Survey on proposed medical marijuana dispensary is trending against the project, says Ald. Napolitano


A survey on a proposed medical marijuana dispensary at 6428-30 N. Milwaukee Ave. indicated that most nearby residents oppose the plan, but additional feedback is needed before a hearing on the project is held next week, according to Alderman Anthony Napolitano (41st).

"I would not want to live next to (the dispensary), but I need to act on what you want," Napolitano said at a May 19 community meeting attended by about 100 people. "This is not about the alderman."

Napolitano said that his office has been conducting a door-to-door survey of those living within 2,000 feet of the site and that ‘the trend’ is against the proposal. He asked residents to vote "yes" or "no" on the project on a form that was distributed at the meeting and said that additional home owners near the site are being contacted.

Napolitano, who was sworn in as the ward’s new alderman on May 18, said that the recommendation which he gives the Zoning Board of Appeals at its May 28 meeting will be based on the survey results but that there is no guarantee the board will agree with him. The board acts independently of the City Council, and it is not unusual for it to go against an alderman’s recommendation.

The site’s B3-1 zoning requires the issue of a special use permit for a dispensary. Special uses typically are required for business, such as massage parlors and liquor stores, which raise community concerns.

Napolitano said that he could request that the board delay the hearing but that project officials have indicated that their state license would be in jeopardy if the special use were not granted this month. The state approved a dispensary license application for the site last February, but it is contingent on several factors, including the issuance of a special use.

Additional clarification on the state deadline is being requested from Union Group of Illinois, which would be operating the dispensary, according to Napolitano’s chief of staff Chris Vittorio.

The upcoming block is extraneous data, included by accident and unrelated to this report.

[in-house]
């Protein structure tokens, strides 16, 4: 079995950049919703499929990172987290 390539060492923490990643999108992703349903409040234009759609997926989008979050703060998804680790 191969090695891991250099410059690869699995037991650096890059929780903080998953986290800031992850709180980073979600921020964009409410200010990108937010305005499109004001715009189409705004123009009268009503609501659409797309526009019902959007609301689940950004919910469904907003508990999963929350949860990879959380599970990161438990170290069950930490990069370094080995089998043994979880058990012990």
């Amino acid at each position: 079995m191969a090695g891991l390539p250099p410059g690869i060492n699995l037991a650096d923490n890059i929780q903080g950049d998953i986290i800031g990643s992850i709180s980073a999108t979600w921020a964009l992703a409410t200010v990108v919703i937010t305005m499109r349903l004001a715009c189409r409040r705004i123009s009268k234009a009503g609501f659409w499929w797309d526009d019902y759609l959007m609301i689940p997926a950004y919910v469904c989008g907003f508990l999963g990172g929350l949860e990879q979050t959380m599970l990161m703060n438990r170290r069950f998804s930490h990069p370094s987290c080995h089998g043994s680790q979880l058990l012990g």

The dispensary would be located inside a former medical supply store, and a 20-space parking lot would be built on an adjoining vacant lot. Plans call for 24-hour security which will include armed guards and video surveillance and for the dispensary to be open 8 a.m. to 6 p.m. daily.

Concerns were raised that the medical dispensary would begin to sell marijuana for recreational use if that were to become legal and that it is not needed because another area dispensary is being opened at 4758 N. Milwaukee Ave. "It’s 10 minutes down the road," a resident said.

Project attorney Joe Gattuso said that the zoning board can place additional restrictions on a special use to better address the community’s concerns and that attempts to change the scope of permitted products at the site would trigger a new zoning review process. He said that Union Group’s dispensary would be one of two permitted in Jefferson Township under state law.

Several residents spoke in favor of Union Group’s proposal. A woman said that she would consider using medical marijuana if her cancer were to come out of remission, and a man said that as a father of small children he understands the community’s concerns but feels that the needs of those with debilitating diseases should take priority.

Children who suffer hundreds of seizures a week have seen that number reduced to a few a day by taking a form of marijuana that is administered in drops, Gattuso said.

Under state law patents are unable to open the packages of marijuana which they buy at a dispensary until they arrive home, and the marijuana can be offered in several forms, including pills and edible products, Gattuso said. Pharmacies such as Walgreen’s and CVS do not sell medical marijuana due to federal guidelines, prompting the need for state laws that authorize marijuana dispensaries, he said.

Union Group program manager John Davis said that customers will "discreetly come in and leave" and that given their serious health conditions, he cannot imagine that they would cause disturbances in the neighborhood. He said that 4 percent of the dispensary’s profits, which could be up to $20,000 a week, would be donated to local charities and community groups.

The Norwood Park Chamber of Commerce sponsored the community meeting.